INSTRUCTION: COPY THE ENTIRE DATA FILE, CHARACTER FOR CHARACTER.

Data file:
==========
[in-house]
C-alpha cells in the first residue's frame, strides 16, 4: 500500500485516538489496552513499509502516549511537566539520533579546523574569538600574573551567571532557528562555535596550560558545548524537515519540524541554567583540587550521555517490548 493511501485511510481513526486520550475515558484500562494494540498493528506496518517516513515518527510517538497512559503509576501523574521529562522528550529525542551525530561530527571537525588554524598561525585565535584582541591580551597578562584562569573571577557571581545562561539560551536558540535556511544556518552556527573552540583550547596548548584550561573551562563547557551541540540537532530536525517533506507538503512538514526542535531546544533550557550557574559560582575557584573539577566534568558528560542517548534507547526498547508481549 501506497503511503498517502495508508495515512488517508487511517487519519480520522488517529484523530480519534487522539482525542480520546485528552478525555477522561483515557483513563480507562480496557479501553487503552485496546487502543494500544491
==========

[in-house]
C-alpha cells in the first residue's frame, strides 16, 4: 500500500485516538489496552513499509502516549511537566539520533579546523574569538600574573551567571532557528562555535596550560558545548524537515519540524541554567583540587550521555517490548 493511501485511510481513526486520550475515558484500562494494540498493528506496518517516513515518527510517538497512559503509576501523574521529562522528550529525542551525530561530527571537525588554524598561525585565535584582541591580551597578562584562569573571577557571581545562561539560551536558540535556511544556518552556527573552540583550547596548548584550561573551562563547557551541540540537532530536525517533506507538503512538514526542535531546544533550557550557574559560582575557584573539577566534568558528560542517548534507547526498547508481549 501506497503511503498517502495508508495515512488517508487511517487519519480520522488517529484523530480519534487522539482525542480520546485528552478525555477522561483515557483513563480507562480496557479501553487503552485496546487502543494500544491